Another update on the massive Bumblebee kill in Oregon. A memorial service to draw attention to the plight of the bumblebees occurred last Sunday. Sometimes, sustained efforts are required to get the attention of regulatory agencies. In this case, Oregon Department of Agriculture should be recognized for their rapid initial response to determine that the neonicotinoid, Dinotefuran, killed the Bumblebees.The incident was so massive and appalling to ODA biologists that the agency took emergency action. They put into place a 180 day immediate ban on any use of Dinotefuran on plants in Oregon. The emergency ban protects bees and limits additional “pollinator incidents” until the agency can complete the investigation, collect information and define policy. Questions that the agency will probably consider are:
1. What is the extent of the problem? How many incidents have been reported? How many have been confirmed? How many unreported incidents are estimated?
2. What uses lead to bee kills? Can Dinotefuran be used in a way that minimizes harm to pollinators?
3. Are current rules for use of Dinotefuran adequate to protect pollinators? Would changes to the rules about when, where and how the pesticide is used protect pollinators while still providing effective pest control?
4. Are current instructions confusing or unclear? Are changes in the instructions for use needed to better communicate the threat that the product poses to pollinators to applicators and homeowners?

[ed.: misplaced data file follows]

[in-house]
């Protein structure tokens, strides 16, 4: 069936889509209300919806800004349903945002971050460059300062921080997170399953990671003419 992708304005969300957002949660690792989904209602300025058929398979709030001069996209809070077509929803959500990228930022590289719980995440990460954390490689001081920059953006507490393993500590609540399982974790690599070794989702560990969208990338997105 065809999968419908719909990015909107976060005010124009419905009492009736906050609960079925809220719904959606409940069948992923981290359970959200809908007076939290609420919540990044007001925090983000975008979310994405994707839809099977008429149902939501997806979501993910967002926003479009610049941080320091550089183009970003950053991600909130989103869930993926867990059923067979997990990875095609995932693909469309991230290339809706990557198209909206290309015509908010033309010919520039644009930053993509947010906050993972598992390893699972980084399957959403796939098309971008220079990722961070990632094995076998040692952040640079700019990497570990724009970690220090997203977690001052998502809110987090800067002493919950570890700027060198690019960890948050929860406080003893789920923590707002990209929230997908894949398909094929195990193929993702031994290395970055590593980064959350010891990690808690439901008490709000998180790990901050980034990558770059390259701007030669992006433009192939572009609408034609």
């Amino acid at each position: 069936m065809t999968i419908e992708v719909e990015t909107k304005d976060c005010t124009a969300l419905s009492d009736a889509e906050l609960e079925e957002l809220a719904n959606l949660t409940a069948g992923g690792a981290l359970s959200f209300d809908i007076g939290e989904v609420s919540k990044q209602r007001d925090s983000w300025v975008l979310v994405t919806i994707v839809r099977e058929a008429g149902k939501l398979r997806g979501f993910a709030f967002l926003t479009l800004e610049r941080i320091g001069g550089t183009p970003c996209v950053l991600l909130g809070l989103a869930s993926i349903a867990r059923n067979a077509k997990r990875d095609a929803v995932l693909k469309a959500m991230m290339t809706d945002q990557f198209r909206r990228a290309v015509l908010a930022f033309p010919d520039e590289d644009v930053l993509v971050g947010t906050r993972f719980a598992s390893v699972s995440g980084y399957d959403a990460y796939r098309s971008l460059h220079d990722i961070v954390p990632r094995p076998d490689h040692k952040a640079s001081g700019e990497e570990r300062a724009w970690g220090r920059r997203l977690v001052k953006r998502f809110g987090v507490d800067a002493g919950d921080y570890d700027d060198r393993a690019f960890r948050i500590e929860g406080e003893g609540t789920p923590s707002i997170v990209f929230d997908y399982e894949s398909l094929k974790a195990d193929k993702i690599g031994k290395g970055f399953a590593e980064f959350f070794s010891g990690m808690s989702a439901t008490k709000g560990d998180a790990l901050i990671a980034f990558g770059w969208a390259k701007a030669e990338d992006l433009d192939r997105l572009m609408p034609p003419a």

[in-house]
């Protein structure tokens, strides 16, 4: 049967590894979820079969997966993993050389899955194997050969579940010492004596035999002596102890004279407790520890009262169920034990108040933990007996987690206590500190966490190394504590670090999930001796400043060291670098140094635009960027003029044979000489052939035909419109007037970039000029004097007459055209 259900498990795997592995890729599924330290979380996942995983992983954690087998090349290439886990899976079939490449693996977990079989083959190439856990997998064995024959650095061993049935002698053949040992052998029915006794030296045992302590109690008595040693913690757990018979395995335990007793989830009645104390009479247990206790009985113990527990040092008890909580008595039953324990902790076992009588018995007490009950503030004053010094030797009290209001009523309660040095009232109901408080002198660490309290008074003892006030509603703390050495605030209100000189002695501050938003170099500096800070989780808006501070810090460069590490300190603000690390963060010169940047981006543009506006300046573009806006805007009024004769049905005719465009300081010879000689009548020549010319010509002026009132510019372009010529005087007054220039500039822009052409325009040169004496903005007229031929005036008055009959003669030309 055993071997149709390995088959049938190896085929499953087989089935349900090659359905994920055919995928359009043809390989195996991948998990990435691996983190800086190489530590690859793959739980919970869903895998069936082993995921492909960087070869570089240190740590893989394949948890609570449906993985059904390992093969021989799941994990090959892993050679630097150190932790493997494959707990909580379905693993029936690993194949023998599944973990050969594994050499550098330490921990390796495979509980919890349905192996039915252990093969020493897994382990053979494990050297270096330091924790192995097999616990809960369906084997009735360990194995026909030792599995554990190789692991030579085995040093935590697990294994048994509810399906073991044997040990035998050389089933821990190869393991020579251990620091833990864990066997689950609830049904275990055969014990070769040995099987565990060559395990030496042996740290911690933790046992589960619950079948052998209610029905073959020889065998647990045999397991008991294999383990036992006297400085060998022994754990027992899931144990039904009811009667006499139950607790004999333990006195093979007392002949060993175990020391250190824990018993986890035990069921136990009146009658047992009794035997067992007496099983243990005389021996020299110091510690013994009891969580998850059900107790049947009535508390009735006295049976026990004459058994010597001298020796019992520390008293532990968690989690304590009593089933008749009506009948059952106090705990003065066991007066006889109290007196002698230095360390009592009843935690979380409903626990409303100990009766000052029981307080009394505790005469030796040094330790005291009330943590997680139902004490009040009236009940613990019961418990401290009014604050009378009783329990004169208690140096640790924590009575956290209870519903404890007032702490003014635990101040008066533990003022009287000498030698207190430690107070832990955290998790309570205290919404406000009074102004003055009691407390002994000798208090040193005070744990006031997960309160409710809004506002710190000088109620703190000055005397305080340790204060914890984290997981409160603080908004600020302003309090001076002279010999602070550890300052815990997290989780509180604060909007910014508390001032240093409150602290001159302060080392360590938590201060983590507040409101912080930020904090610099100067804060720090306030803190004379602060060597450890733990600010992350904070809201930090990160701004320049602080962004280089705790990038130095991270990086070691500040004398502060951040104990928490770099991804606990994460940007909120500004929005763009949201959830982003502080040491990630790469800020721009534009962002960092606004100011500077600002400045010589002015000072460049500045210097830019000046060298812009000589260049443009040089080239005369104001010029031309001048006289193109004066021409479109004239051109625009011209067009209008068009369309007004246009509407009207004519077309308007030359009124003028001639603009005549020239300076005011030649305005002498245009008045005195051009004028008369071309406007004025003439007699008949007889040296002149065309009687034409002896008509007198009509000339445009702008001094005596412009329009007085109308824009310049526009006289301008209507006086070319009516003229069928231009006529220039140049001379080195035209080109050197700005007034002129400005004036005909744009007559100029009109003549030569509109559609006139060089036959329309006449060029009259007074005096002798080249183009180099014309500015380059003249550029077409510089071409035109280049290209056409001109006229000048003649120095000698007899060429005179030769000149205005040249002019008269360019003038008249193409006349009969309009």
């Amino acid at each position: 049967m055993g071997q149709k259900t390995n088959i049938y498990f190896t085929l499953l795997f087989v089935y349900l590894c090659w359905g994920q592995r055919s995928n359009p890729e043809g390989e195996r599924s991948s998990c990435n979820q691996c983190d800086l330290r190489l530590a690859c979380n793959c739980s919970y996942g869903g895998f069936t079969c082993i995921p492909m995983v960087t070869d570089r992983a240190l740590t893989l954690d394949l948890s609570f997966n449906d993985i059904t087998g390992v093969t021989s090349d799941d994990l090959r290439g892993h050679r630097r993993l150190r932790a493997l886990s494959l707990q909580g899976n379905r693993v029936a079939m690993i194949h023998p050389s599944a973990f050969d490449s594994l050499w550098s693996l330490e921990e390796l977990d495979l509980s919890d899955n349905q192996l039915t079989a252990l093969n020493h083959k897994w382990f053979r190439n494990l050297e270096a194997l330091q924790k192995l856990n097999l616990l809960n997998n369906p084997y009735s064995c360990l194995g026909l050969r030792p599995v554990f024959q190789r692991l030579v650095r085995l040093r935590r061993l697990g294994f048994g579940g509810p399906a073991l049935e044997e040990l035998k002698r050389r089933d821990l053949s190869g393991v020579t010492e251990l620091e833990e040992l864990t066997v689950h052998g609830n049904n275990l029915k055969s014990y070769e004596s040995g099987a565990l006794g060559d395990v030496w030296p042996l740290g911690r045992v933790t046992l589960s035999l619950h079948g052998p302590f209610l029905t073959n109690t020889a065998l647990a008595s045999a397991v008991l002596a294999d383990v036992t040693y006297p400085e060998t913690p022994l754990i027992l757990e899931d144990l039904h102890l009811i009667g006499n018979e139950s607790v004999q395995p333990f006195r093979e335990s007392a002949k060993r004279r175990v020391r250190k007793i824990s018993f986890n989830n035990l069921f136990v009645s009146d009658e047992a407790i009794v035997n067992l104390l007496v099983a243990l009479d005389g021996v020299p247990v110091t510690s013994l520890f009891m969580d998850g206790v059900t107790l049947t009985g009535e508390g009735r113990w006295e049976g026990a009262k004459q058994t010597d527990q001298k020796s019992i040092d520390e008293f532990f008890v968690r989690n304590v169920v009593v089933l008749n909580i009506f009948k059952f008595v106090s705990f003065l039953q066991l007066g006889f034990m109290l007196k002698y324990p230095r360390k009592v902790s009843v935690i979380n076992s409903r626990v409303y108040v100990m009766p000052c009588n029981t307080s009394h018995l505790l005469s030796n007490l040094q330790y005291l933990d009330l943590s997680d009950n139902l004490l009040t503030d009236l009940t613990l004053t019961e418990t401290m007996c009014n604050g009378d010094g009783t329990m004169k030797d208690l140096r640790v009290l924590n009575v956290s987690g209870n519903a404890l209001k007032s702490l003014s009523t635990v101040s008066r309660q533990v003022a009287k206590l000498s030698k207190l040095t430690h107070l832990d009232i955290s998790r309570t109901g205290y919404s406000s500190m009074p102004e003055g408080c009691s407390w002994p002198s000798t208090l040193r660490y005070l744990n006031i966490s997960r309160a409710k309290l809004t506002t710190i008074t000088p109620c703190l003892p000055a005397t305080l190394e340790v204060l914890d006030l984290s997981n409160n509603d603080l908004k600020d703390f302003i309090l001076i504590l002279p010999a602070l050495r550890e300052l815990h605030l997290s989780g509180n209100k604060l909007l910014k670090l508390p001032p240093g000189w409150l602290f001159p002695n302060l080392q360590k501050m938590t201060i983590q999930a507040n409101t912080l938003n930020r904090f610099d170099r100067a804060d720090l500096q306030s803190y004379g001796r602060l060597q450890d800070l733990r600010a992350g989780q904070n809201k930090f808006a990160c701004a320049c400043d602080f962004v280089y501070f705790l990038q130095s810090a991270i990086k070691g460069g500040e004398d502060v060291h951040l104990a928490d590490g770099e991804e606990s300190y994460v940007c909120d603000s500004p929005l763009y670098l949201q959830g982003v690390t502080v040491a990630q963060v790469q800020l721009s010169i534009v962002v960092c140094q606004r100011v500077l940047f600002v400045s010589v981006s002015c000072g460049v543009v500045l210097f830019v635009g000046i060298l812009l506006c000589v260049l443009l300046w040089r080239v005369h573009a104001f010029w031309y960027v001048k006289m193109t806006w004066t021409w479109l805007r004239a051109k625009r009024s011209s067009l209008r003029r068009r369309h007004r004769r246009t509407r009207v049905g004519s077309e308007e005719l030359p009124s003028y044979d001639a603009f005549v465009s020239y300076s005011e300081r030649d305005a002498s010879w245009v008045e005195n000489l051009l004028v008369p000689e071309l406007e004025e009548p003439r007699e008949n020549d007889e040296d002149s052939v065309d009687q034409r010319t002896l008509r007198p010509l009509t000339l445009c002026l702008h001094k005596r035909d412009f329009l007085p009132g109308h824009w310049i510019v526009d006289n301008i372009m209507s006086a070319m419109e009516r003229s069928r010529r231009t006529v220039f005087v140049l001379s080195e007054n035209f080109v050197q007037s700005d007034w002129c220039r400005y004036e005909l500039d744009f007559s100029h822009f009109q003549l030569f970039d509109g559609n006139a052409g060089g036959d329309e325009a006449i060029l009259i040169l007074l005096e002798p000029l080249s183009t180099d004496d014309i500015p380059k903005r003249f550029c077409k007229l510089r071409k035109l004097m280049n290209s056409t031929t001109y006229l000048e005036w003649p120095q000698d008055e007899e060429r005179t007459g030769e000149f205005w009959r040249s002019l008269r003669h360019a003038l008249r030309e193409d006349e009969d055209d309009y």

5. Are applicators and homeowners likely to comply with the rules for use if they are more clearly stated? This is a huge concern for pesticide regulators. A product can have the best science and engineering, the risks can be quantified and understood, the precautions needed to protect pollinators clear. However, this effort can be defeated by applicators or homeowners who don’t follow directions for use or even worse, don’t bother to read them. Regulators prefer “product engineering controls” rather reliance on human compliance behavior. Regulators know that compliance will never be 100 percent. Regulators must decide the level of non-compliance (improper use) that is acceptable. If compliance is too low, and efforts to improve compliance are unsuccessful, regulators may have no option other than to ban the product or restrict its use.
While regulators seek answers to these questions, the ban on use has compliance issues of its own. There is no recall of products containing Dinotefuran and these products are still on store shelves for sale to homeowners. People who have Dinotefuran products may be unaware of the ban or even unaware that the product they are using contains Dinotefuran (because they don’t read the label). The Oregon Department of Agriculture has published a list of banned products containing Dinotefuran. If you live in Oregon, by law you may not use these products on plants until 2014. If you live outside Oregon, you are not subject to Oregon legal restrictions. However, those concerned about pollinators need to carefully consider if they should voluntarily suspend their use or at least take extra care to not harm pollinators. The Oregon list is a useful starting point for pesticide users in other states to inform themselves about the potential risks.
Regulators have a difficult task ahead. Expect to see new rules, new labeling and new restrictions. Neonicotinoids will come under increasing scrutiny if pollinators are not adequately protected.